I don't think the Mariners understand how awards ceremonies are supposed to work. See, the idea is, when you hand out the hardware, the identity of the recipient is supposed to be a surprise. The Tony Awards don't announce their winners two days in advance - if they did, no one would watch the actual show.
I bring this up for a reason. Tomorrow, the Mariners are going to give out their 2013 Minor League awards, and for reasons unknown to me they've already announced the winners. Those shining victors are:
- RHP Taijuan Walker, Starting Pitcher of the Year
- OF Abraham Almonte, Heart and Soul
- RHP Carson Smith, Relief Pitcher of the Year
and, most pertinently to this particular article,
- SS Christopher Taylor, Player of the Year
The first two, of course, we all know. Abe Almonte has been running around the outfield at ludicrous speed for a couple of weeks now, and if you're not sure who Taijuan Walker is you either found this article by mistake or you're related to me (hi, Dad!). Carson Smith has been discussed as a successor to Carter Capps and Stephen Pryor as the Mariners' latest top relief prospect, so even though you might not have heard of him I can pretend like you have for the sake of this paragraph's narrative flow. But who the heck is Chris Taylor?
Chris Taylor is a speedy, slap-hitting shortstop from the University of Virginia. The Mariners scouted him out while looking at Danny Hultzen in 2011; though he was just a sophomore at the time, they nabbed him with their 5th-round pick in the 2012 draft. The buzz coming out of the draft was that he'd be a glove-first player who could work as a utility man and pinch-runner down the line. He was considered to have plus hands, a good arm, acceptable range, and great speed. It wasn't believed that he'd hit a lot.
Then he hit. A lot. Taylor burst onto the scene in 2012 by beating Everett's foes into submission with 15 walks and 7 doubles in 16 games, posting a 1.098 OPS in his first month as a professional baseball player. He fell off the pace after that, but still managed to earn a late-season promotion to Clinton. By the end of the year, he might not have been a top 20 prospect, but his stock had certainly risen.
So 2013 rolled around, and the Mariners brought Taylor to spring training, where he chipped in with a couple RBIs. The Mariners sent him off to High Desert to start the season, and at this point I'm going to let the statistics speak for themselves. In a half-season he put up a .333 batting average and scored 57 runs, both of which were league-leading figures. He placed in the top three in walks (41), stolen bases (19), triples (6), and total bases (126). He made the California League all-star team, then was promptly promoted to Jackson, where he continued to get on base like a madman. His SLG deflated as the year wore on, thanks in part to a removal from High Desert, but his .774 AA OPS was nothing to sneeze at. The guy's a legitimate prospect.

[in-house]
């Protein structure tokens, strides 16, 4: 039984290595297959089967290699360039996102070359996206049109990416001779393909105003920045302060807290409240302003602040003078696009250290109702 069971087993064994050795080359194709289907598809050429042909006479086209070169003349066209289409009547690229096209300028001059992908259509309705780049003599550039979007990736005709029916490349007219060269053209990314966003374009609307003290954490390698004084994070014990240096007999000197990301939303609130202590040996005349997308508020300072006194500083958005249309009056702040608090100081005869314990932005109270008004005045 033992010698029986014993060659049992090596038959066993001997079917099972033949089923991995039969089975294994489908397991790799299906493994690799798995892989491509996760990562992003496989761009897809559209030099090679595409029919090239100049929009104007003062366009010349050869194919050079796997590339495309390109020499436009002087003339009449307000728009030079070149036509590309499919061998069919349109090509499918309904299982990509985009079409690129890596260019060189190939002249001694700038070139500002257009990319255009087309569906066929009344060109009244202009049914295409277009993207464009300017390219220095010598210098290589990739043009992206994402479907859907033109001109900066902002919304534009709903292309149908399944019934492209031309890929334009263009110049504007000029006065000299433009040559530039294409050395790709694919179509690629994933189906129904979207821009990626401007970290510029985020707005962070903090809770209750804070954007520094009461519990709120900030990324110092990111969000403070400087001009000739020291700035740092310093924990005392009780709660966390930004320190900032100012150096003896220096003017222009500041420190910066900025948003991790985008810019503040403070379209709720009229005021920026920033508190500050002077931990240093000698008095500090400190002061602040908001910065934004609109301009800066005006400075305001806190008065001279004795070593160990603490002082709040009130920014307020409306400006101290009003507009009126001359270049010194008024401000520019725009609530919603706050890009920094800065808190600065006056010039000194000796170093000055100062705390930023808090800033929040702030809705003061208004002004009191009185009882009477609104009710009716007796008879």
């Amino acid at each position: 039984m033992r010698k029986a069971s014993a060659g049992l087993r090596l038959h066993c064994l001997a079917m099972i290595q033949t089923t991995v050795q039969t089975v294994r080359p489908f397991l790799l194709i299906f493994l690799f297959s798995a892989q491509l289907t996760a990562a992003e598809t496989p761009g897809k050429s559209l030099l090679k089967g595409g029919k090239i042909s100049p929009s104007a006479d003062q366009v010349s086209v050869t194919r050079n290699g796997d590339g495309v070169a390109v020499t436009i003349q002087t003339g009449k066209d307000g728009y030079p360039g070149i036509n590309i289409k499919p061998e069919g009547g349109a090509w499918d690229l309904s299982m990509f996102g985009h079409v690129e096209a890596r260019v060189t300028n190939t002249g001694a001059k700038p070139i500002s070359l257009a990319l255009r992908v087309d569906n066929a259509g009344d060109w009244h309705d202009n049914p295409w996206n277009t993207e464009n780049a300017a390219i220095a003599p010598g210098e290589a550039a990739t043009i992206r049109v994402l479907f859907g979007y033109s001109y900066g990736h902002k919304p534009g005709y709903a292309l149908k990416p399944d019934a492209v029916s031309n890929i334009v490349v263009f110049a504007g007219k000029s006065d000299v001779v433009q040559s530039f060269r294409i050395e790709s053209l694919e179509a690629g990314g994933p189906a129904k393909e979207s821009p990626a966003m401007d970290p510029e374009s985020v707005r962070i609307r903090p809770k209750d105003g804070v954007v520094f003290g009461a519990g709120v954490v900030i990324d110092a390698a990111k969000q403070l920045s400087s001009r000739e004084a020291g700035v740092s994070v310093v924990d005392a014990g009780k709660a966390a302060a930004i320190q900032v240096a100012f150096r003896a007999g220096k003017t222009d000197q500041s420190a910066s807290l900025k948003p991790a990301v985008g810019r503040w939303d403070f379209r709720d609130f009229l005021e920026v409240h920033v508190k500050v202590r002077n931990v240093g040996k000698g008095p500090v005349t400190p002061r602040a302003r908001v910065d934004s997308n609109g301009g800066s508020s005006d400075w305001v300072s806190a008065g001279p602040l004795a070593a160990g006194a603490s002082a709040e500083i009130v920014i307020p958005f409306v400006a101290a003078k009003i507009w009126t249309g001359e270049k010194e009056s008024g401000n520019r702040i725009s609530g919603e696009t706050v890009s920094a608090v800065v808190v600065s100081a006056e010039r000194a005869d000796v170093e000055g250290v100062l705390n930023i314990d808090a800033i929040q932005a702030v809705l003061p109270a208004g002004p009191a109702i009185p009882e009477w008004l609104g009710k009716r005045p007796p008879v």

Chris Taylor is not Brad Miller, or Nick Franklin, or Kyle Seager. He doesn't have their power. What Taylor is, though, is a very interesting glove-first shortstop candidate. Unlike Franklin and Seager, Taylor actually has the range to stick at short, and unlike Miller he doesn't have a reputation for booting the ball. He's also got the advantage of speed, something even "crazy legs" Miller is a little bit short on for a top-of-the-order guy. He makes enough contact and has a nice enough batted ball profile that he should be able to run an above average BABIP in the majors, and that coupled with his good walk rates should make him a solid on-base guy. Which, for a shortstop, is nothing to sneeze at.
The Mariners' Minor League Player of the Year award, it seems, has recently been cursed. Vinnie Catricala fell apart completely after receiving it in 2011, and 2012 winner Stefen Romero spent this year being good-not-great in AAA. But Chris Taylor isn't Catricala or Romero. He doesn't need to be great, or even good, with the bat in order to succeed in the major leagues. He just needs to be a mediocre hitter in order to be worthy of starting at short. Even if he can't manage that, there's a place for him as a utility player. What I'm saying is: expect to hear Chris Taylor's name again. Next September, you might see him in Seattle, doing his best to follow in Brad Miller's footsteps and Go the Distance for the M's.